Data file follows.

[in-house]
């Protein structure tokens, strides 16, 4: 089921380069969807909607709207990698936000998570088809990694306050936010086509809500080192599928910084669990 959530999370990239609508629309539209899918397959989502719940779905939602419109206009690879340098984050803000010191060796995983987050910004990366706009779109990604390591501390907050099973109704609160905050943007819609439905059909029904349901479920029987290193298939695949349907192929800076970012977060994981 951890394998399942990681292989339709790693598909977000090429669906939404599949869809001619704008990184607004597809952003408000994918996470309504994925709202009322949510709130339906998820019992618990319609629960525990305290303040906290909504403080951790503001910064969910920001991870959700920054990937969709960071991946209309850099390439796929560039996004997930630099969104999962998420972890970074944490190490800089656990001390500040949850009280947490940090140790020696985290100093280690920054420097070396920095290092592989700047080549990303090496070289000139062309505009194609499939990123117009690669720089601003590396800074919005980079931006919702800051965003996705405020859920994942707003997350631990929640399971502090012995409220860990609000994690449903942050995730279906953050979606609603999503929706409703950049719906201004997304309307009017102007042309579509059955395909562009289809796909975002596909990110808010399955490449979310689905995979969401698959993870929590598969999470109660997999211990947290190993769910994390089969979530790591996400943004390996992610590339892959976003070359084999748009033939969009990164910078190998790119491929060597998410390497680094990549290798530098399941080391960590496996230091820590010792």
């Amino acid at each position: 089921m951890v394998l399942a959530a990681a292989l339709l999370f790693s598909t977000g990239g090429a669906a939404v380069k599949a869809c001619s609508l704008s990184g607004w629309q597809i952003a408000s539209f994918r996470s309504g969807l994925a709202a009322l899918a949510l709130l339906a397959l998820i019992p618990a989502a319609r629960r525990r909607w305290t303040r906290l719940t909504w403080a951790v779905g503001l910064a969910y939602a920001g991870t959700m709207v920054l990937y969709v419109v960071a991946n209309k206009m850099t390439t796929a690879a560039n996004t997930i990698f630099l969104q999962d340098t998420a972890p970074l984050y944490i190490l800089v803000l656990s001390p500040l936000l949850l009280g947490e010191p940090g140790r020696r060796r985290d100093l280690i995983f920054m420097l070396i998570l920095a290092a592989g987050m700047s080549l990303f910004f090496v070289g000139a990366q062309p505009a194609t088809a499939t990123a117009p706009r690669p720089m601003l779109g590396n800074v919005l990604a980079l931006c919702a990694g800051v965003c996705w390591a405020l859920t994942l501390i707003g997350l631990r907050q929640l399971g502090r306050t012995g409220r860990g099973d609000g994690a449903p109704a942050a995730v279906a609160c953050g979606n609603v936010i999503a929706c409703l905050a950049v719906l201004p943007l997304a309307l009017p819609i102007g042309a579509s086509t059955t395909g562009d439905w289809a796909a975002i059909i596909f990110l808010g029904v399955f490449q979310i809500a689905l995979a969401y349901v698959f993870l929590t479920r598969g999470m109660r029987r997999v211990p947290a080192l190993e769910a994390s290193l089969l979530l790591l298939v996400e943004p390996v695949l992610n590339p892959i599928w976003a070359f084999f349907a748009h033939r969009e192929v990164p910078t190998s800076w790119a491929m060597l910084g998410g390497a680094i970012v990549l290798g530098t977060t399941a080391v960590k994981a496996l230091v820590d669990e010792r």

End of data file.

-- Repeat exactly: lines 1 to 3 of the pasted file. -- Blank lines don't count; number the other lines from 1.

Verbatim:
[in-house]
């Protein structure tokens, strides 16, 4: 089921380069969807909607709207990698936000998570088809990694306050936010086509809500080192599928910084669990 959530999370990239609508629309539209899918397959989502719940779905939602419109206009690879340098984050803000010191060796995983987050910004990366706009779109990604390591501390907050099973109704609160905050943007819609439905059909029904349901479920029987290193298939695949349907192929800076970012977060994981 951890394998399942990681292989339709790693598909977000090429669906939404599949869809001619704008990184607004597809952003408000994918996470309504994925709202009322949510709130339906998820019992618990319609629960525990305290303040906290909504403080951790503001910064969910920001991870959700920054990937969709960071991946209309850099390439796929560039996004997930630099969104999962998420972890970074944490190490800089656990001390500040949850009280947490940090140790020696985290100093280690920054420097070396920095290092592989700047080549990303090496070289000139062309505009194609499939990123117009690669720089601003590396800074919005980079931006919702800051965003996705405020859920994942707003997350631990929640399971502090012995409220860990609000994690449903942050995730279906953050979606609603999503929706409703950049719906201004997304309307009017102007042309579509059955395909562009289809796909975002596909990110808010399955490449979310689905995979969401698959993870929590598969999470109660997999211990947290190993769910994390089969979530790591996400943004390996992610590339892959976003070359084999748009033939969009990164910078190998790119491929060597998410390497680094990549290798530098399941080391960590496996230091820590010792």
């Amino acid at each position: 089921m951890v394998l399942a959530a990681a292989l339709l999370f790693s598909t977000g990239g090429a669906a939404v380069k599949a869809c001619s609508l704008s990184g607004w629309q597809i952003a408000s539209f994918r996470s309504g969807l994925a709202a009322l899918a949510l709130l339906a397959l998820i019992p618990a989502a319609r629960r525990r909607w305290t303040r906290l719940t909504w403080a951790v779905g503001l910064a969910y939602a920001g991870t959700m709207v920054l990937y969709v419109v960071a991946n209309k206009m850099t390439t796929a690879a560039n996004t997930i990698f630099l969104q999962d340098t998420a972890p970074l984050y944490i190490l800089v803000l656990s001390p500040l936000l949850l009280g947490e010191p940090g140790r020696r060796r985290d100093l280690i995983f920054m420097l070396i998570l920095a290092a592989g987050m700047s080549l990303f910004f090496v070289g000139a990366q062309p505009a194609t088809a499939t990123a117009p706009r690669p720089m601003l779109g590396n800074v919005l990604a980079l931006c919702a990694g800051v965003c996705w390591a405020l859920t994942l501390i707003g997350l631990r907050q929640l399971g502090r306050t012995g409220r860990g099973d609000g994690a449903p109704a942050a995730v279906a609160c953050g979606n609603v936010i999503a929706c409703l905050a950049v719906l201004p943007l997304a309307l009017p819609i102007g042309a579509s086509t059955t395909g562009d439905w289809a796909a975002i059909i596909f990110l808010g029904v399955f490449q979310i809500a689905l995979a969401y349901v698959f993870l929590t479920r598969g999470m109660r029987r997999v211990p947290a080192l190993e769910a994390s290193l089969l979530l790591l298939v996400e943004p390996v695949l992610n590339p892959i599928w976003a070359f084999f349907a748009h033939r969009e192929v990164p910078t190998s800076w790119a491929m060597l910084g998410g390497a680094i970012v990549l290798g530098t977060t399941a080391v960590k994981a496996l230091v820590d669990e010792r």